Unless you’ve been living under a rock for the last 13 hours or so, you’ve probably heard that Steve Jobs has stepped down as CEO of Apple. He has asked to move to the position of Chairman of the Board, and he’s requested that current Chief Operating Officer Tim Cook step into the CEO seat. This isn’t much of a change, as Cook has been acting in the role since January of this year, when Jobs stepped aside due to medical reasons related to his battle with pancreatic cancer. One can only assume that if he is resigning today and completely stepping back that this medical battle isn’t going as well as he might have hoped and that he will need to devote time and energy to his healing process that would otherwise be distracted running the largest company of all time.
This announcement happened when it did for a good reason. Apple is rumored to be on the verge of announcing the iPhone 5. In fact, I expect to see the confirmation of an event happening in mid-September sometime late next week, after news of Steve’s resignation calms down. Had Jobs waited to announce his resignation between the pre-event release and the actual event, it would have overshadowed the launch of what will likely become the most successful phone in the history of the company. People are salivating over the prospect of a new iPhone, and the fact that it wasn’t announced at WWDC this year is whipping the fanboys into a frenzy. Stepping down now allows all the retrospectives and analysis to happen ahead of the new product launch, while not casting an iCloud on it (see what I did there?).
Tim Cook will be scrutinized at this event like no time in his past. Sure, he’s launched products before in place of Captain Turtleneck, but this time he isn’t just a temp filling in for the man. Now, he *IS* the man and the leader of the Cult of Steve. If he comes across as confident and reassured, people will be happy and content. If he feels nervous or ill-suited for his role at the head of Apple, both he and the stock price won’t last long. Much has been written about what will happen to Apple after Steve’s departure, due to the effect his strong personality has on the direction of Apple’s business. Much like Oracle and Larry Ellison, Steve Jobs drives his company through force of will. His aesthetic ideas become design mantras. If he thinks something needs to be jettisoned for the greater good, out it goes. Cook may not be the man to do all that. He may just be a steward that shepherds the last of Steve’s designs out the door before taking a bow himself. I’ve always said that in football, you never want to be the coach that follows a legend. Here, I’m thinking that Tim Cook may not want to be the CEO that follows an even bigger legend.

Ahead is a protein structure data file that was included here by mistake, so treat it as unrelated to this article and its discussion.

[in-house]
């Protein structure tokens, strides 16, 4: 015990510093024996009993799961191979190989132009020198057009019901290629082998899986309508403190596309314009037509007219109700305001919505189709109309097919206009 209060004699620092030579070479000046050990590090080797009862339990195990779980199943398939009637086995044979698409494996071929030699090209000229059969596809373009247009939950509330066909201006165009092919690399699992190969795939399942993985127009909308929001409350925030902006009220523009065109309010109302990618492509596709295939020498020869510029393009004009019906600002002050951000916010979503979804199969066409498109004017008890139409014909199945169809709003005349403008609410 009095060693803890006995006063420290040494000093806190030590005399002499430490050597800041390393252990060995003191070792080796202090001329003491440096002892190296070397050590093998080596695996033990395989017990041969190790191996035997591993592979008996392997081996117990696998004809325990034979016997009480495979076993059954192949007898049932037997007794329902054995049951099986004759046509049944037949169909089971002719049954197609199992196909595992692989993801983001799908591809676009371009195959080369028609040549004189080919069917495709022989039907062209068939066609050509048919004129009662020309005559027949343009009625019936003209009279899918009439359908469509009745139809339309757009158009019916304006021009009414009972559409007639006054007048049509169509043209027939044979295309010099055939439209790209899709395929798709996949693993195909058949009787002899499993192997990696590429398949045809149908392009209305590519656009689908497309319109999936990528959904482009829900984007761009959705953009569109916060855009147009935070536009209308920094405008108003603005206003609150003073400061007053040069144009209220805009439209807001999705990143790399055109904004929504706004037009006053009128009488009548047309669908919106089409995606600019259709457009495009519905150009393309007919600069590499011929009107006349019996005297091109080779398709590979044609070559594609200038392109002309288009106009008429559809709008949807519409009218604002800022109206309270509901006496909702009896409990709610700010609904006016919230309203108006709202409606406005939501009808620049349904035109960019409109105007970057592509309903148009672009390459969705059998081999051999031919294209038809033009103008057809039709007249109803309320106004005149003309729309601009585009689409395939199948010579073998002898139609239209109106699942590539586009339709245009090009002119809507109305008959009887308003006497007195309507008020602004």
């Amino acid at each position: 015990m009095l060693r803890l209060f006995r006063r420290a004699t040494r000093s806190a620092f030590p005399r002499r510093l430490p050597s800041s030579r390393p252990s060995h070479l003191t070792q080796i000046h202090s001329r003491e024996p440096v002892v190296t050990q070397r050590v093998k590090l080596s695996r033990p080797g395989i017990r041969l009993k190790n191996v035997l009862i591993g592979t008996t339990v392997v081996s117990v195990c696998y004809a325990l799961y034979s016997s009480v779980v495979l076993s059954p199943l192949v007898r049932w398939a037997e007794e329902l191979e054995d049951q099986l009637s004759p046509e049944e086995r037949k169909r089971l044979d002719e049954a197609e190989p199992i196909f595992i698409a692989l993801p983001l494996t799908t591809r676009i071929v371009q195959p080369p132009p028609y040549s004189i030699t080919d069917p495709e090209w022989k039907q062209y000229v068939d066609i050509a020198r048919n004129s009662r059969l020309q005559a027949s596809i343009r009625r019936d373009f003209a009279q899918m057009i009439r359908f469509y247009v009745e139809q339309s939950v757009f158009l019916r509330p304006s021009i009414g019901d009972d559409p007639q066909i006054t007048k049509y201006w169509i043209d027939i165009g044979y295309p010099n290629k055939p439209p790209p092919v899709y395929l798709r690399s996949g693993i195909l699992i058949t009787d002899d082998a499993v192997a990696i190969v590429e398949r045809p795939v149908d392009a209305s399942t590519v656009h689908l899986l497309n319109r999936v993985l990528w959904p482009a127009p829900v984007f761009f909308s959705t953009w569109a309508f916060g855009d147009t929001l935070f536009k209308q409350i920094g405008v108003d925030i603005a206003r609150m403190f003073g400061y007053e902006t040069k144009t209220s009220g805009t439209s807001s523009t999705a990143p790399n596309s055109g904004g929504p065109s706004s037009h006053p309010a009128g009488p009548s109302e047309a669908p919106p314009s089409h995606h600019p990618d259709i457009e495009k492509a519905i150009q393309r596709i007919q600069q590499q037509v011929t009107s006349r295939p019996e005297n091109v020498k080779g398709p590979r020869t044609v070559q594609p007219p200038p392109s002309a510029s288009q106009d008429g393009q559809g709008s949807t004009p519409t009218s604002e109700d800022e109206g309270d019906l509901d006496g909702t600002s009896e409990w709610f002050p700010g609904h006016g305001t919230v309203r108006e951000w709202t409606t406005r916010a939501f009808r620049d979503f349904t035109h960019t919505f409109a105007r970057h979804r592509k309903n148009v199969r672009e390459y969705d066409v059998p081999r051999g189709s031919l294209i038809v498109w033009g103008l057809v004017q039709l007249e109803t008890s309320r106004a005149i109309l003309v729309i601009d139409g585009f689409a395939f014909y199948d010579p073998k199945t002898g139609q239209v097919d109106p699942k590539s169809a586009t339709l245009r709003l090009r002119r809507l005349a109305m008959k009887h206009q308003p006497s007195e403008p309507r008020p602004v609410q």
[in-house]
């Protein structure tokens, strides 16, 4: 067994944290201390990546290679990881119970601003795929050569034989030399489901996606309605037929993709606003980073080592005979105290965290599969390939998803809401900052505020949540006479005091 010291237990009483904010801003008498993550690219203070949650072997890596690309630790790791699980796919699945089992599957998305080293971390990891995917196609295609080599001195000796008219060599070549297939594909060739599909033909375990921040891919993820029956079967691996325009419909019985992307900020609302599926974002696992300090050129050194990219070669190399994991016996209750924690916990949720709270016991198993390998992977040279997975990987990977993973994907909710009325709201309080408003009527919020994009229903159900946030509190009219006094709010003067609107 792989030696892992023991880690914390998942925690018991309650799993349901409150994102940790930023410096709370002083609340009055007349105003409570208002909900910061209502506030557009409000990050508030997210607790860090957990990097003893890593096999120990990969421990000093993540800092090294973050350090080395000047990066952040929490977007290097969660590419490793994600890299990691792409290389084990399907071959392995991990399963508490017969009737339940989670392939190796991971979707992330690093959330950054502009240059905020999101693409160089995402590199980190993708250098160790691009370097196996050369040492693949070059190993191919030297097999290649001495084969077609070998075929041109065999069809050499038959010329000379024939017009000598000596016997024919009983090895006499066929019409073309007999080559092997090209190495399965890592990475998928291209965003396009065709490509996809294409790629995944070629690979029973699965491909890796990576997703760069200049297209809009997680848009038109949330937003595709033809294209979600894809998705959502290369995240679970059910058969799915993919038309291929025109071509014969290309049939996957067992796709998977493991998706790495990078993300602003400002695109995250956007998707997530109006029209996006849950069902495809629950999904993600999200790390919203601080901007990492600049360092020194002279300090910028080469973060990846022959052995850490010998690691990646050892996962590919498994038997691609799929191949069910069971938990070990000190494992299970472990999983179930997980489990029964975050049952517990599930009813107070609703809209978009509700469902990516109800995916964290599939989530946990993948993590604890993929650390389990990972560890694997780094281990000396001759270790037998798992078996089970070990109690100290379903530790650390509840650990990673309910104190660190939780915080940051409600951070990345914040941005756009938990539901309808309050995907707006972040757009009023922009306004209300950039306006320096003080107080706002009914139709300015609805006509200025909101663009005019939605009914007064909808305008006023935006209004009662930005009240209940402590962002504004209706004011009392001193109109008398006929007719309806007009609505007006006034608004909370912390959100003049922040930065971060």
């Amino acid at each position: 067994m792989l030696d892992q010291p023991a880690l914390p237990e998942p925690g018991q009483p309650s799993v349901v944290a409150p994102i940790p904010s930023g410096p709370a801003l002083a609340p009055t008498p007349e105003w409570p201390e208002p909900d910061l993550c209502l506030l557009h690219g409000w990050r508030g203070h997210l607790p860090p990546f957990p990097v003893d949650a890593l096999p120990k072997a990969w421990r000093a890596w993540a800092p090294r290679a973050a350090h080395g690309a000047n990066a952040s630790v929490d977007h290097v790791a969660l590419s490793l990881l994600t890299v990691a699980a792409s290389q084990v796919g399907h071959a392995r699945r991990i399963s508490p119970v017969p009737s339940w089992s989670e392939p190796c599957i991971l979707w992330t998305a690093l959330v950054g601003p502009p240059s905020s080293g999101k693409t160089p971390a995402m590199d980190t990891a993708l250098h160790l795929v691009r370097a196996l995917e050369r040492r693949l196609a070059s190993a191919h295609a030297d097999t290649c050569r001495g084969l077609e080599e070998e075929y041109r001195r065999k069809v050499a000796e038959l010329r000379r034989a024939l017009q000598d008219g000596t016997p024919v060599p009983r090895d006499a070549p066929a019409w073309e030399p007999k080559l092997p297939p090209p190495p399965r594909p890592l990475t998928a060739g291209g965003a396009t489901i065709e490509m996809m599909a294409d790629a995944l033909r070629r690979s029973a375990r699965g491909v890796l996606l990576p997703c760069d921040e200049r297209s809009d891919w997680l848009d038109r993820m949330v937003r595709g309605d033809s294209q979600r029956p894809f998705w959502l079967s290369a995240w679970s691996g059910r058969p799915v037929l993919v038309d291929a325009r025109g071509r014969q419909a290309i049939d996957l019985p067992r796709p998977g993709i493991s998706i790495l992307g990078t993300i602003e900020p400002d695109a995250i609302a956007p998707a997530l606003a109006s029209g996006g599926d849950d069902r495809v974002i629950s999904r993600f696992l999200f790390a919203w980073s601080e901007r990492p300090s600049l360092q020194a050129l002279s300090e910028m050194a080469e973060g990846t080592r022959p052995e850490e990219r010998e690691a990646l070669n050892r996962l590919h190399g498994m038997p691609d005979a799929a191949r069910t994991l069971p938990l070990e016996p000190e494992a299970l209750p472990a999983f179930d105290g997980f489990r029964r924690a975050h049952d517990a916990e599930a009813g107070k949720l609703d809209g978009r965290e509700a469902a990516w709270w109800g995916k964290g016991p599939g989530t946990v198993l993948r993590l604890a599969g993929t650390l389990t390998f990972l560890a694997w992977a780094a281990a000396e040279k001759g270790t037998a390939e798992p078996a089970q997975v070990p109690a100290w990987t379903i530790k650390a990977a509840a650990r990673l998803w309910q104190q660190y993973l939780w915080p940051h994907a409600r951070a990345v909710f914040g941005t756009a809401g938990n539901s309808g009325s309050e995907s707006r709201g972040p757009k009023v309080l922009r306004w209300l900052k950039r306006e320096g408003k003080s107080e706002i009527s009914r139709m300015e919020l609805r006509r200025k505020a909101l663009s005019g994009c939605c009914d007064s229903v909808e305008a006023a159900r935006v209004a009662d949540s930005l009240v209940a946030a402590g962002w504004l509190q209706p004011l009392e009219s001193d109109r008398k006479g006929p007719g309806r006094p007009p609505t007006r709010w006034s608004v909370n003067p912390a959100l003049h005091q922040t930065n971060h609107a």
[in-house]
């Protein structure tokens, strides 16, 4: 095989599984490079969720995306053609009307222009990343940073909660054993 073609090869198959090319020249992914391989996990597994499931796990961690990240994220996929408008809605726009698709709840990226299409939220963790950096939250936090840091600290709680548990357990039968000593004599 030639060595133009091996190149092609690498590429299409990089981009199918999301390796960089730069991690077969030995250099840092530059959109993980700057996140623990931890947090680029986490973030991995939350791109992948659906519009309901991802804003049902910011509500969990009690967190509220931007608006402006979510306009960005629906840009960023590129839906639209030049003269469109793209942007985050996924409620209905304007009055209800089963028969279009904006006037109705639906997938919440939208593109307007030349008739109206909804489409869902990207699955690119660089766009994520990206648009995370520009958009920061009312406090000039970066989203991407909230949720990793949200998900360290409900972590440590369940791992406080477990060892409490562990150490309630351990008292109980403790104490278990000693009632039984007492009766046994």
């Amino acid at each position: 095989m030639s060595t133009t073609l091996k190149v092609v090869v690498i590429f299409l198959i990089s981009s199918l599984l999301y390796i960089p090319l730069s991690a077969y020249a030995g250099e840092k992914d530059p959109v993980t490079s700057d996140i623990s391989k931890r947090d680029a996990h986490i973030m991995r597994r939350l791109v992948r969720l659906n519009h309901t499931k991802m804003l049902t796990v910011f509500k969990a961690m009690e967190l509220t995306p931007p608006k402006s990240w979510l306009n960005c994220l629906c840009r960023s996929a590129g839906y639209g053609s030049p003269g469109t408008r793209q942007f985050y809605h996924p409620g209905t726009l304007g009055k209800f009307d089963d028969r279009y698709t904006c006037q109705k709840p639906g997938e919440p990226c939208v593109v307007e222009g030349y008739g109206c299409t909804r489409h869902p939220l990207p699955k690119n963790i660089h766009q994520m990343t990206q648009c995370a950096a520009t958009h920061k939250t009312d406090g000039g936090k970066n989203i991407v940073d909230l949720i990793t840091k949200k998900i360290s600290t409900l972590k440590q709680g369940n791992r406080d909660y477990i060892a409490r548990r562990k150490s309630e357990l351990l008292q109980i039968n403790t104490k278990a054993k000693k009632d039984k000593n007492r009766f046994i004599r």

I think the Jobs Design Philosophy is still ingrained enough at Apple that the next generation or two of products will still be wild sellers. The iPhone 5, iPad3, and rumored redesigns of 15″ MacBook Airs and the like will still bear enough of the imprint of the former CEO to keep the company riding high for some time to come. Much like a football coach that takes over for a legend that has recruited the best players and goes on to win a championship with that talent, the hangover effect of Jobs will last for a while. The worrisome thing is what happens after Generation+2. Will the design wizards be able to continue the success? Will the company have enough fortitude to make crazy decisions now to pay off later, like that whole silly notion of a tablet device. Taking risks got Apple where it is today, but only because Steve Jobs was a risk-taker. If that mentality hasn’t been cultivated among those left in the company, we could find ourselves quickly repeating history when it comes to Apple and their slice of the market.
I’m sorry to see Steve Jobs go. Yes, I’ve poked fun at Macs before, but truthfully I’m starting to come around a little. I think now the important thing is for Jobs to take all the time he needs to stay healthy and impart some wisdom from time to time at Apple. I think that Tim Cook will do a wonderful job keeping things afloat for the time being, but he needs to be very careful in continuing the innovation and risk taking that has made Apple a serious contender in the personal computer market. If Apple become complacent, there’s a long spiral to fall down before hitting bottom again. Only this time, the man with the turtleneck isn’t going to be waiting to swoop in out of the cold and pick them back up again. Who knows? Maybe Woz is just biding his time to make a triumphant return…